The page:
Further, if you were God, what would you say to a king who thought that he was God?
Oh. What can I tell you about God? Let’s learn fromNebuchadnezzar’s dream of God which occurred in the second year of his reign, 603 B.C.
A dream and a search for meaning
This is what happened. Because his dream bothered him and deprived him of sleep, he called in his soothsayers and said, “I have had a dream that troubles me and I want to know what it means.”
When his consultants asked for a description of the dream, Nebuchadnezzar divulged his decision: “If you don’t recite my dream and interpret it, I will dismember you and demolish your dwellings. But if you comply, you will be rewarded and honored.”2
Appeals for a description of the dream were futile. Nebuchadnezzar would not budge one inch. Then the truth came out. In common with all men, their abilities in this area were nonexistent. Interpretation under the conditions set by the king was impossible!
In his rage, Nebuchadnezzar decreed the death of all soothsayers in his kingdom. My question is, “Why would the execution of the incompetent be preferable to their being ignored?” Anyway, Daniel and his three Hebrew colleagues were included in the decree and sought out by Arioch, commander of the king’s guard.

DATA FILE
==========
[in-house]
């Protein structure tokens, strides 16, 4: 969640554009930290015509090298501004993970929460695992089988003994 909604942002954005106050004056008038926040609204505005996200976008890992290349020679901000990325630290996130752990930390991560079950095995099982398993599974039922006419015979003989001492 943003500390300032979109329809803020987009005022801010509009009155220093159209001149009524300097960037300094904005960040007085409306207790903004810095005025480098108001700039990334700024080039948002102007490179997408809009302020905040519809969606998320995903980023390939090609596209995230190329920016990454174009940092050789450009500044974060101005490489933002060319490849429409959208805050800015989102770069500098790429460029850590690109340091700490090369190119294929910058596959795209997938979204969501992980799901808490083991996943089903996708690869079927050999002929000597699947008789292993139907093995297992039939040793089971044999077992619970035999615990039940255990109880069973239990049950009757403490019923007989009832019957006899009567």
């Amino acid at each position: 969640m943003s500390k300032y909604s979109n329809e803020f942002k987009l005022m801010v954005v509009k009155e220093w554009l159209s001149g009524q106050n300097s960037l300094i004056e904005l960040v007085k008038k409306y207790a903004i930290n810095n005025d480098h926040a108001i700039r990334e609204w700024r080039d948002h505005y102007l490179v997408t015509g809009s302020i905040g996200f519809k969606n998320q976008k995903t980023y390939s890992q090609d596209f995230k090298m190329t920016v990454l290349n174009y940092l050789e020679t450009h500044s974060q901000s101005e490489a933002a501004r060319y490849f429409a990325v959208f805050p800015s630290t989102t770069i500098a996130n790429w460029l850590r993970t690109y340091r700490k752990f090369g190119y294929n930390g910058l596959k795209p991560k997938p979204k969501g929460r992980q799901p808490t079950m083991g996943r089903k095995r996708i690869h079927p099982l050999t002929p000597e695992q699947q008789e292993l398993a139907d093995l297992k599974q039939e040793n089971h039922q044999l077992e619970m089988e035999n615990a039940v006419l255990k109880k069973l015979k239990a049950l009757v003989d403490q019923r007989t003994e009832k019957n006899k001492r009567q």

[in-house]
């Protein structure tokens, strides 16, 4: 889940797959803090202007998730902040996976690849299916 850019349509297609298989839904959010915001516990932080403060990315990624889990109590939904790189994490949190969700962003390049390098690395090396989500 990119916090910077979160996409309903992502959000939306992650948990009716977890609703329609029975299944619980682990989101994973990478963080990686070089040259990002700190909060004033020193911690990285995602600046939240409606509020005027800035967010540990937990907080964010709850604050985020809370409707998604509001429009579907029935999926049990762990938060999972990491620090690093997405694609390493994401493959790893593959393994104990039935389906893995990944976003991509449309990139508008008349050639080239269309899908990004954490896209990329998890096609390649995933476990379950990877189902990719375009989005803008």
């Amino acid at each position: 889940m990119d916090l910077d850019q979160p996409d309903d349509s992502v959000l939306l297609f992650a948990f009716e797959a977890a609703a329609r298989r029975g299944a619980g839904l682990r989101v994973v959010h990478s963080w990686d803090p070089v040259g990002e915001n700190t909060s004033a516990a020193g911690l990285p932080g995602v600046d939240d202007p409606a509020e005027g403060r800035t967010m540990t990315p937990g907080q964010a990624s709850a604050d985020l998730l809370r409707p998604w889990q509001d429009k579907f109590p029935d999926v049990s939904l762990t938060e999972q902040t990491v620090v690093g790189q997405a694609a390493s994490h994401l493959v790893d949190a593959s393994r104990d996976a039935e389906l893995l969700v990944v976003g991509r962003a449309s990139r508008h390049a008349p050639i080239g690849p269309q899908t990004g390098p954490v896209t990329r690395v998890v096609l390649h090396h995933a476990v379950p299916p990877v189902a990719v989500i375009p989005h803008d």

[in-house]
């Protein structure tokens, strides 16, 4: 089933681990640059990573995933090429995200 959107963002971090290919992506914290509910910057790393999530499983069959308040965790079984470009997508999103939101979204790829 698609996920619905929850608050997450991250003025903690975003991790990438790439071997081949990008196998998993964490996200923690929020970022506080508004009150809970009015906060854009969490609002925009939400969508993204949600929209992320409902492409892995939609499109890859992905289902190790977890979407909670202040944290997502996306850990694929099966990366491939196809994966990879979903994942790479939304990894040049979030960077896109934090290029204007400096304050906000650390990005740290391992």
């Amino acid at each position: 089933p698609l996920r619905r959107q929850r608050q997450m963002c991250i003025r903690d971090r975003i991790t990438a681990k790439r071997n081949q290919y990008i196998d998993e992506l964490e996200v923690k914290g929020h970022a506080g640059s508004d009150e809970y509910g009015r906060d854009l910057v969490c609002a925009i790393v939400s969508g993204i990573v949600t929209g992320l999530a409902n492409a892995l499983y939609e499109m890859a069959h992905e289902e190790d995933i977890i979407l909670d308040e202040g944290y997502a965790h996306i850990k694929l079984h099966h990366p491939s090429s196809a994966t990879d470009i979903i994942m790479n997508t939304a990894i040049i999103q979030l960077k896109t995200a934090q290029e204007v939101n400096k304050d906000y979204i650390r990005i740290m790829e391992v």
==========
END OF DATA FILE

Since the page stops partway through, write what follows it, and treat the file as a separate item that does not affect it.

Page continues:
How Daniel was able to delay his execution can only be attributed to his wisdom and tact.
The search for the meaning ends
That night, after they had prayed, not for Nebuchadnezzar, but for themselves, the search for the meaning ended in a God-given vision received by Daniel himself.
With gratitude he went to Arioch and asked to be taken to Nebuchadnezzar to deliver the explanation that had eluded the others.
After introductions, Daniel repeated the problem previously faced by the others. “No soothsayer can explain the mystery. However [the truth is that] there is a God in heaven who reveals mysteries. What has happened is that He has revealed toyou the future. This was your dream.”
The dream went like this